The Seventh Circuit Court of Appeals has revived a putative class action accusing United Student Aid Funds Inc. of saddling borrowers with collection charges even when they were following payment plans to the letter. The court, in a split decision, found that the plaintiff had adequately supported her racketeering and contract claims. The decision generated a written order from each of the three judges on the panel. The court reversed U.S. District Judge Tanya Walton Pratt’s March 2014 ruling that had dismissed the case. The appeals court ruling revived lead Plaintiff Bryana Bible’s claims that the student loan administrator unfairly tacked on collection costs to her debt while she was still making payments on it.
The majority held that Ms. Bible’s claims weren’t preempted by the Higher Education Act (HEA), and that there was no conflict between that law and the Racketeer Influenced and Corrupt Organizations (RICO) Act. The majority found that the HEA offers protections for student borrowers to shield them from some of the harsher consequences of failing to repay debt. The ruling also limits the collection costs that could be assessed. The majority wrote in its ruling:
What would be the point of warning the borrower that declining to make repayment arrangements would trigger costly debt collection activities if the guaranty agency could initiate these procedures and assess those costs regardless of whether she agrees to repay?. That the regulations create this sort of safe harbor is not surprising.
The Plaintiff’s lawyers filed a motion for class certification shortly after the appellate ruling came down. Ms. Bible defaulted on her student loan in 2012, but promptly set up what’s known as a rehabilitation program, in which she made lower monthly payments in exchange for keeping the loan current. It was alleged that she had a balance of around $18,000 on her debt when the administrator took it on. Still, the company hit her with $4,500 in collection costs, even though she kept up her end of the agreement, according to allegations in her suit. And USA Funds applied her $50 monthly payments to the collection costs, rather than the loan principal.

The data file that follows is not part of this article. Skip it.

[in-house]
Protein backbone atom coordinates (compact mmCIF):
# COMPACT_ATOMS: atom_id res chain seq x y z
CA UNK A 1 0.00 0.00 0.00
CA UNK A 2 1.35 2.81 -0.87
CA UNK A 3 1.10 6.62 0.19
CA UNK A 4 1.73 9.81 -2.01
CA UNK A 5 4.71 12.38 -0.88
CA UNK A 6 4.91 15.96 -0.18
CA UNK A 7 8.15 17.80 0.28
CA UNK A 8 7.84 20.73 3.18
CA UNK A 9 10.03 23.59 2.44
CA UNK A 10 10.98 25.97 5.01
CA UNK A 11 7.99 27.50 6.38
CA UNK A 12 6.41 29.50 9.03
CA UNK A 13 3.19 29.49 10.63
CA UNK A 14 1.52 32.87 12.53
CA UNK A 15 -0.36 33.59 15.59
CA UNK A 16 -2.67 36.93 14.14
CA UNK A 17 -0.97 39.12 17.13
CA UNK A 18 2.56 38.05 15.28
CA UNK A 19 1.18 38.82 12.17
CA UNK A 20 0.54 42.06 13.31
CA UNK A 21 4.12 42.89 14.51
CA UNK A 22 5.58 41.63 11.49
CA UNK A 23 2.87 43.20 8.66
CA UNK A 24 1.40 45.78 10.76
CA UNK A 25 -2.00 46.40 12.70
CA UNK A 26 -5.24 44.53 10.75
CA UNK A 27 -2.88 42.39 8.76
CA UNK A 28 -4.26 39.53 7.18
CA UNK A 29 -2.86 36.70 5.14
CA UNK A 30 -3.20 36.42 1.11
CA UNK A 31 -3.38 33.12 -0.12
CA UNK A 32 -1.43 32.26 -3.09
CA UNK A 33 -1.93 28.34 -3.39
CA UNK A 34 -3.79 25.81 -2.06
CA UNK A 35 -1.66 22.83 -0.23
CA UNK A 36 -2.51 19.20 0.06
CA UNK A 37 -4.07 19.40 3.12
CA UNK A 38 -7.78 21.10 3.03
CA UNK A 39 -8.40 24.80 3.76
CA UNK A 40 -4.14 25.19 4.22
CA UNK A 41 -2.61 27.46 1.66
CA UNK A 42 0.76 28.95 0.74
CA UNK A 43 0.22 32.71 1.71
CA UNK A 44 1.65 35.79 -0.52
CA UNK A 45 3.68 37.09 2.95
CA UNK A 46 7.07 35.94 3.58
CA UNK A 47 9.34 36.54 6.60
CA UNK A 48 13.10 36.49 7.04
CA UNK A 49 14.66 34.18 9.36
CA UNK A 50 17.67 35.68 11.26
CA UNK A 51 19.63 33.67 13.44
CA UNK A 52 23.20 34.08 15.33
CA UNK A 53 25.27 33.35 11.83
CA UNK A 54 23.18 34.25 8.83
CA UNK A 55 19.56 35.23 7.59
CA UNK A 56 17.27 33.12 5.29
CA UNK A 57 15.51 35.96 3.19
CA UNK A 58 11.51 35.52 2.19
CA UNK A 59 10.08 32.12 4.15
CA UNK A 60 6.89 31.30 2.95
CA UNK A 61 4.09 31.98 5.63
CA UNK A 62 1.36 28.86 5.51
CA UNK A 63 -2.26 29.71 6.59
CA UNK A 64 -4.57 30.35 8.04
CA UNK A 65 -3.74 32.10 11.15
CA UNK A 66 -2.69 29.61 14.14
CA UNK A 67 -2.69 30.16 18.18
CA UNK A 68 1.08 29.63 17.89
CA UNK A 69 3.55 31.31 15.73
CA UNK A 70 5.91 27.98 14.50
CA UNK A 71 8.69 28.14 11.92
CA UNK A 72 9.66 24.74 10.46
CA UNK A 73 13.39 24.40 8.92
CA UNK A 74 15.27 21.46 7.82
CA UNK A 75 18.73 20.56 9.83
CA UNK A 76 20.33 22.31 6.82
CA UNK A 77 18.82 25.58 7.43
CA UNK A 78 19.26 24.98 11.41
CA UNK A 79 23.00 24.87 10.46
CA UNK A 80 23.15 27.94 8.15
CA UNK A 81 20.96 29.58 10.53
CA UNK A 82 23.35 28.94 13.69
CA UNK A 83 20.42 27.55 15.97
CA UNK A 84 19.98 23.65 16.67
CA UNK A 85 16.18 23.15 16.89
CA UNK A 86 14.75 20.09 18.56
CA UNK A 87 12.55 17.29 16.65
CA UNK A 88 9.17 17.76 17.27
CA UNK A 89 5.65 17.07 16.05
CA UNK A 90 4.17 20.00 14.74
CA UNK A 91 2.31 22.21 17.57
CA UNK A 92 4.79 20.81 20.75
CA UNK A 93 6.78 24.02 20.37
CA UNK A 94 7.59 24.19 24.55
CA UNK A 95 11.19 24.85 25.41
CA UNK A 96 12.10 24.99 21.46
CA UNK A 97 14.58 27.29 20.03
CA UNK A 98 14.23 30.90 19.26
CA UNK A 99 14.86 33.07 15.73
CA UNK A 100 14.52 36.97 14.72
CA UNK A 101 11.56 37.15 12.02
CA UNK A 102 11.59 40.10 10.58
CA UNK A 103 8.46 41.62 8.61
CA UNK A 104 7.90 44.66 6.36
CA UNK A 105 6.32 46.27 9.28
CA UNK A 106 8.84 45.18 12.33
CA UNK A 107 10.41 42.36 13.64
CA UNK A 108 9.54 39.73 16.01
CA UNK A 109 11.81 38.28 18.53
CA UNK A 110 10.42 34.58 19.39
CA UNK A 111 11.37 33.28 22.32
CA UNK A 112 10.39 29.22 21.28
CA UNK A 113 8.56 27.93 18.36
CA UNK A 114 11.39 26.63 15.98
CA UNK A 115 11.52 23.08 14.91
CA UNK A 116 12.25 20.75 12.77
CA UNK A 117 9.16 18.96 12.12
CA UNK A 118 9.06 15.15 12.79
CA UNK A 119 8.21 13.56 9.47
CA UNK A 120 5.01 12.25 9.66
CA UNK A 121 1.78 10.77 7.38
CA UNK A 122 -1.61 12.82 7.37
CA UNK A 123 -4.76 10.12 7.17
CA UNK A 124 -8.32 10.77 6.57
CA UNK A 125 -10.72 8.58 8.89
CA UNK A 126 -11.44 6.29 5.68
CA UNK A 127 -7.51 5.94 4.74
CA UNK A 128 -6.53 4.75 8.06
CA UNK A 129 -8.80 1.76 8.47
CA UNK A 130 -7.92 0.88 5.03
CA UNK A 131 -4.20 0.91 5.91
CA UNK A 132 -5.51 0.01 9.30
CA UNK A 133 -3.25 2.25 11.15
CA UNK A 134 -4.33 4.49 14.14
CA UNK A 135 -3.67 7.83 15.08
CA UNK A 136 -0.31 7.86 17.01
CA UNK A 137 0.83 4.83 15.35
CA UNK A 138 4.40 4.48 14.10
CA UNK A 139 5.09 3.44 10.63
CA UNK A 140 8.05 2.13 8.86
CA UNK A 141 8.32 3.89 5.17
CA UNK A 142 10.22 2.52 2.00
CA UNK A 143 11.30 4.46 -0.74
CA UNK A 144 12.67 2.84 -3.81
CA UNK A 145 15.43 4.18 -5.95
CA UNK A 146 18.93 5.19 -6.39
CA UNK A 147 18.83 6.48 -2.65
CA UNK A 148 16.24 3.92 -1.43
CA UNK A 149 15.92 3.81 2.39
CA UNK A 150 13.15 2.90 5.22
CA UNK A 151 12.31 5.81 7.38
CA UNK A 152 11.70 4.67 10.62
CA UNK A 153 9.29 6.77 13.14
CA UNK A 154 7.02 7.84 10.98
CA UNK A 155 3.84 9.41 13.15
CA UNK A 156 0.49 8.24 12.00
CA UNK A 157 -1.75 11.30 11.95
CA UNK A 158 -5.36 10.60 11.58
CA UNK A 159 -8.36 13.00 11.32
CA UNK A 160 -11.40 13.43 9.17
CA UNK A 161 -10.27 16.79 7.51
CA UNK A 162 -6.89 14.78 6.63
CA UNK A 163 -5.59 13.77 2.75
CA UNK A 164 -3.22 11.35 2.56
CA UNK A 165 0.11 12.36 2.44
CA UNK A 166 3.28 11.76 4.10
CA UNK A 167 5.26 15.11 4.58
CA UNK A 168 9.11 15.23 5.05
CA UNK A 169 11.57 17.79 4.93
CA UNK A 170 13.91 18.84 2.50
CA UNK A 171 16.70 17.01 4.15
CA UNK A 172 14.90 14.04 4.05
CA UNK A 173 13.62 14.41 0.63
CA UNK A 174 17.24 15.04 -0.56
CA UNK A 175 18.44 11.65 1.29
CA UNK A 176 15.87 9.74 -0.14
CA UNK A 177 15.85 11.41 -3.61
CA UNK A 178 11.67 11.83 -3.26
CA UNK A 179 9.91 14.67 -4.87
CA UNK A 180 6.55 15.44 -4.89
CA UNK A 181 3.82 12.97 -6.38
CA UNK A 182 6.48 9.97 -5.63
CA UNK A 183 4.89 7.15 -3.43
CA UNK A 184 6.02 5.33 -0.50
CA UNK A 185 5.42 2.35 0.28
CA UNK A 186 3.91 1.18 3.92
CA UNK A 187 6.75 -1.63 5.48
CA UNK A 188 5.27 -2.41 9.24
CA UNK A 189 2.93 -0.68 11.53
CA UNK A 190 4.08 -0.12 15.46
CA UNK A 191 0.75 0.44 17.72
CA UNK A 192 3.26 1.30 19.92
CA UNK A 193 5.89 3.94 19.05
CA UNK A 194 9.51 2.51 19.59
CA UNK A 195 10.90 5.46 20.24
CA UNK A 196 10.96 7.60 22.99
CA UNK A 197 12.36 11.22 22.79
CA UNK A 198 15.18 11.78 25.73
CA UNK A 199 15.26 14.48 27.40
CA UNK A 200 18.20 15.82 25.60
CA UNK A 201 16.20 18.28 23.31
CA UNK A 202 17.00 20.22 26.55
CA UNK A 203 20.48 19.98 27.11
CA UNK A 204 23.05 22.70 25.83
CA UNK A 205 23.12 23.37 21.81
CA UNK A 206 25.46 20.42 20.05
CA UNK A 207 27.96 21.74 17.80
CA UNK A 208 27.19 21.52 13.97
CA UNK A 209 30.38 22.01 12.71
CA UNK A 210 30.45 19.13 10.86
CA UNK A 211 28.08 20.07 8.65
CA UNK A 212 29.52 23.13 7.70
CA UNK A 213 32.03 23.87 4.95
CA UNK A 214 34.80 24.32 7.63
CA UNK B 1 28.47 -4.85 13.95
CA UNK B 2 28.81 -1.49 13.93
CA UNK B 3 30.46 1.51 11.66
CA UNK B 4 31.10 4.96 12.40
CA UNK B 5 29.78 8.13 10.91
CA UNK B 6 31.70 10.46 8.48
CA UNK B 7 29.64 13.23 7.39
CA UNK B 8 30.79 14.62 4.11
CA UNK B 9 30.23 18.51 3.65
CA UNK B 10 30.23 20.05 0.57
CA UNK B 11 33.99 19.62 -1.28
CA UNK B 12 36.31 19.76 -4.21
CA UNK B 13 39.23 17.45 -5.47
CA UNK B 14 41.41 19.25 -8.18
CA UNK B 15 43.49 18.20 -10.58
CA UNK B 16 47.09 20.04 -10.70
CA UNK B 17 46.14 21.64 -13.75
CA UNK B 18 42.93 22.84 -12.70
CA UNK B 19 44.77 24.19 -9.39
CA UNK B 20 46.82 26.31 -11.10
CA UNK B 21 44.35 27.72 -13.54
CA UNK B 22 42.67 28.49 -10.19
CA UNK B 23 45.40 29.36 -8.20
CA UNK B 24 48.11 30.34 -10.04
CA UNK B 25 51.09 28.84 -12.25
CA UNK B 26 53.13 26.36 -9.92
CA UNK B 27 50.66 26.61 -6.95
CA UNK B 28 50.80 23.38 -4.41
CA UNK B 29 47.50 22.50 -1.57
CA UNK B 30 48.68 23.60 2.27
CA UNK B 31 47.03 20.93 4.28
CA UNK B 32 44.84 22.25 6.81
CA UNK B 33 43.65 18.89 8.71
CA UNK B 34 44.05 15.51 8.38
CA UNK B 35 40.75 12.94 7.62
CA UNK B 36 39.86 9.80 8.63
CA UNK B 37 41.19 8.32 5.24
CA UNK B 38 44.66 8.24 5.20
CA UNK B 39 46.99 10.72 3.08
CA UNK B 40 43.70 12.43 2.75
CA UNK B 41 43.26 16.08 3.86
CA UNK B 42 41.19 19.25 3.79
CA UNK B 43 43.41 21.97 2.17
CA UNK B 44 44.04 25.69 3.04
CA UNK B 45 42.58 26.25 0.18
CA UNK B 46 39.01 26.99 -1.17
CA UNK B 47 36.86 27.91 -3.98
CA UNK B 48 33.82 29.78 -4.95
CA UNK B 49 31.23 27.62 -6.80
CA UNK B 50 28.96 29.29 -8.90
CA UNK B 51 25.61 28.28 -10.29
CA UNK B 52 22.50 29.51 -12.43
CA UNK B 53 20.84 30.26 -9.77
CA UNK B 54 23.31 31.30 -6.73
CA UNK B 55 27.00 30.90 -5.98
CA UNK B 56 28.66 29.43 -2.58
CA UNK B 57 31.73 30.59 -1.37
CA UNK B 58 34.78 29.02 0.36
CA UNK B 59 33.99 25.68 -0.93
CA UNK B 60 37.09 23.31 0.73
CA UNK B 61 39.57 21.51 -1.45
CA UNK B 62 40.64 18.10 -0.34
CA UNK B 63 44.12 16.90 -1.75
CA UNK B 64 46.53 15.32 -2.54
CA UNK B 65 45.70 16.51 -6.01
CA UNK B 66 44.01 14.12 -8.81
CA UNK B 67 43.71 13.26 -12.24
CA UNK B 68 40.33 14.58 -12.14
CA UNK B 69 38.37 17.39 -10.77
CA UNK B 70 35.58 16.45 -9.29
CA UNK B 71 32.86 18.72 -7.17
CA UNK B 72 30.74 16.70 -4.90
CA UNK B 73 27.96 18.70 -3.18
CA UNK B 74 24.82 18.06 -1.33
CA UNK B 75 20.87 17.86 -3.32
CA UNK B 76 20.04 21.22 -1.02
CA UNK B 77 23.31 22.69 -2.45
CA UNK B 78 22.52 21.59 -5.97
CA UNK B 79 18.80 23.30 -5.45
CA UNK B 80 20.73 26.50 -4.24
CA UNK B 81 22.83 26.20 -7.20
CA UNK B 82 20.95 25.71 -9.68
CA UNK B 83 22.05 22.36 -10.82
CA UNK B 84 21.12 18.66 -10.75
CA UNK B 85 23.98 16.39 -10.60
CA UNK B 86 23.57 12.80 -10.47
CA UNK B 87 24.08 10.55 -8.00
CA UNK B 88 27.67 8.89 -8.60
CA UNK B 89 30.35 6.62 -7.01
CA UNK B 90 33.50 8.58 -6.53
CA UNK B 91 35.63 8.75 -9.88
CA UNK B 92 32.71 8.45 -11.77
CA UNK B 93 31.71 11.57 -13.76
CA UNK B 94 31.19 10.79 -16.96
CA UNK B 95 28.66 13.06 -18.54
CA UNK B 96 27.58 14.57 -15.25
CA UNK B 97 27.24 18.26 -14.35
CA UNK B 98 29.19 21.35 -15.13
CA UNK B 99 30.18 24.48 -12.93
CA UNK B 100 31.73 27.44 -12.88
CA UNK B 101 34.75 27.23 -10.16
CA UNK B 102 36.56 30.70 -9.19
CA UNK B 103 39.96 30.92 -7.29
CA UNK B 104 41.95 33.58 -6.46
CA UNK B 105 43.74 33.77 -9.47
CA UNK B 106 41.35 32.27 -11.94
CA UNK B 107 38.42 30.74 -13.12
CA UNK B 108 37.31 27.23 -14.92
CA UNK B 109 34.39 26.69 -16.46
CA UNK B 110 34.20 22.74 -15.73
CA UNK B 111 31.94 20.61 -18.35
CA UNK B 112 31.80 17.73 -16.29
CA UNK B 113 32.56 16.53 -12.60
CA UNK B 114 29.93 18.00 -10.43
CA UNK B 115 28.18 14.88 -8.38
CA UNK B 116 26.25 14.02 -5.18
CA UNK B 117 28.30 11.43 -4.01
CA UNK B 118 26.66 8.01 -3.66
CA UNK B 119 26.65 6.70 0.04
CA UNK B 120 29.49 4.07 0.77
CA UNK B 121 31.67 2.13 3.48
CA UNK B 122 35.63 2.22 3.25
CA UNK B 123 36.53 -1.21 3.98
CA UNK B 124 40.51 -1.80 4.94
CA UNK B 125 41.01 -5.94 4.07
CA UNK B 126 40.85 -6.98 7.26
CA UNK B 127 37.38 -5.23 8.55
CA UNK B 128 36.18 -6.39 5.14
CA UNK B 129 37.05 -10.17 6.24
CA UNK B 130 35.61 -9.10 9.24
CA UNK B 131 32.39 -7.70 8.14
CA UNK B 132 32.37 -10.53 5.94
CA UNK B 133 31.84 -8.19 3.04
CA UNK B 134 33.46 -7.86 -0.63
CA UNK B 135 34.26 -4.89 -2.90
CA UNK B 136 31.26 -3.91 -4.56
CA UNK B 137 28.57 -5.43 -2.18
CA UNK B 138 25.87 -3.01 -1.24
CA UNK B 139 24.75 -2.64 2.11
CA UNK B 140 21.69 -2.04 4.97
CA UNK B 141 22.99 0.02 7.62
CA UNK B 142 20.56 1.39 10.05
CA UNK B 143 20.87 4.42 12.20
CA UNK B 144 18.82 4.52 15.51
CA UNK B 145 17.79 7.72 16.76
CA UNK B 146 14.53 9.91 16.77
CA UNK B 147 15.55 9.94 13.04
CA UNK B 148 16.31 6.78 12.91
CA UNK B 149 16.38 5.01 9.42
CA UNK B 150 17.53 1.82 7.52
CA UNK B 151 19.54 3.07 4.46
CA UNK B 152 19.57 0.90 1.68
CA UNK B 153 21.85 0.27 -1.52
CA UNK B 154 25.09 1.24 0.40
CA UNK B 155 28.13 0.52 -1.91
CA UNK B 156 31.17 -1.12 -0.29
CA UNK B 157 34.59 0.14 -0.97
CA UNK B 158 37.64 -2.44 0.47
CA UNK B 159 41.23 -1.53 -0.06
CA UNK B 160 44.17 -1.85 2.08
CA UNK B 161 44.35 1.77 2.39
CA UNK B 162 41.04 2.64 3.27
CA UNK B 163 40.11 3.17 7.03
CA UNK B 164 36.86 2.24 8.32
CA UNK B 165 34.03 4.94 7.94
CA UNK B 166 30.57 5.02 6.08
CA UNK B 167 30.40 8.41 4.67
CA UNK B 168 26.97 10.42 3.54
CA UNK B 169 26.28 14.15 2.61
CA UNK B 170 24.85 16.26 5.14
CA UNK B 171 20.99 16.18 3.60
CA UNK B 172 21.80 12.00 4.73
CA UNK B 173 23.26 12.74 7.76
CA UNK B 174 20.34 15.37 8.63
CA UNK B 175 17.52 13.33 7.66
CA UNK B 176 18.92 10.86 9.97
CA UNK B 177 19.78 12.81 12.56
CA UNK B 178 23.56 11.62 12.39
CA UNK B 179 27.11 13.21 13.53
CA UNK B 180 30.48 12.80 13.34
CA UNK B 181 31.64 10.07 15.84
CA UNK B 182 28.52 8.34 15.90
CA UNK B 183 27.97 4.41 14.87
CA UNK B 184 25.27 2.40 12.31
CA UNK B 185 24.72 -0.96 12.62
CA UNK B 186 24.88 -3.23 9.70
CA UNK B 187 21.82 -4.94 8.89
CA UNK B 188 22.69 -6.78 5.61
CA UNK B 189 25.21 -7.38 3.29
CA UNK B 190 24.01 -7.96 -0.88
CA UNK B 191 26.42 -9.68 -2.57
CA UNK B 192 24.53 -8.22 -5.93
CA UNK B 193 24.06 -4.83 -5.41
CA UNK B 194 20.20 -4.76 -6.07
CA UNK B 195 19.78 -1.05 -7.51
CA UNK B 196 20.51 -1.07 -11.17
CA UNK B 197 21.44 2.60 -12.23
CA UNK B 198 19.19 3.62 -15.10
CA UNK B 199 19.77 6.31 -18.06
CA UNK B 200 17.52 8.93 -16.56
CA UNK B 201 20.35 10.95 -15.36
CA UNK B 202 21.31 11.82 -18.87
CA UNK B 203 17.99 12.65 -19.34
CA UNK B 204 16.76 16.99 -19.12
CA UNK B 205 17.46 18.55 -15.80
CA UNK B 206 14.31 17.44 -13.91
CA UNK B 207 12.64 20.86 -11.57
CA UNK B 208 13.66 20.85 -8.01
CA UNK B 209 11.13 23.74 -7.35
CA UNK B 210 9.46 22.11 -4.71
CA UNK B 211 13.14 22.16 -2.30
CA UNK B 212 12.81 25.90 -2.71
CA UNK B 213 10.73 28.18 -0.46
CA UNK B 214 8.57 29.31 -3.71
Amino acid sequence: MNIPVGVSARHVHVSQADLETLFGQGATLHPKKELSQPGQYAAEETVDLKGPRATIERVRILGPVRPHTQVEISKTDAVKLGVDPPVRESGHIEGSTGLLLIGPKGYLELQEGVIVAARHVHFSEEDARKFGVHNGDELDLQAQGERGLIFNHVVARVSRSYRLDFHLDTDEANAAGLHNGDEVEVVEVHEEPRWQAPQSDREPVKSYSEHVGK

Ms. Bible filed suit 2013 seeking to represent a class of borrowers who had been charged for collection costs after agreeing to a deal. Judge Pratt held that Ms. Bible’s contract and RICO claims were preempted by the HEA, and that the law doesn’t provide a private right of action so her claims depending on violations of that act shouldn’t be permitted.
The majority found that neither claim was preempted. However, the judges warned that “it remains to be seen whether she can support that [RICO] claim with evidence of fraudulent intent.” U.S. Circuit Judge David Frank Hamilton wrote the majority opinion, while Judge Joel Martin Flaum wrote an opinion concurring in part and concurring in the judgment, and Judge Daniel Anthony Manion concurred in part but dissented with the court’s ruling in the RICO claim.
Interestingly, the majority opinion deferred to the Secretary of Education’s amicus brief, which the court had invited and permitted the parties to respond to after oral argument in the case. The secretary found that the Higher Education Act limits the way collection costs may be assessed to student loan debt, including when the borrower is still making payments in accordance with an agreement, according to the filings. Judge Hamilton wrote for the majority:
Even if this were not the best interpretation of the statutes and accompanying regulations, it is at least a reasonable one, and we defer to that interpretation because it reflects the reasoned position of the Secretary of Education, who is tasked with administering the program.
Judge Flaum also joined in Judge Hamilton’s deference to the secretary, but said that “an unambiguous regulatory scheme is preferable to soliciting the agency’s interpretive guidance.” Judge Manion, in his dissent, wrote that the majority had wrongly blurred the lines between a rehabilitation agreement and a repayment agreement, each of which he says are covered by different sections of the statute.
It’s very important for students to be protected from unfair collection practices and the costs that go along with them. The student loan industry must be reined in by Congress and by the governmental regulators. Too many companies in that industry are no more than predatory lenders and must be strongly regulated.
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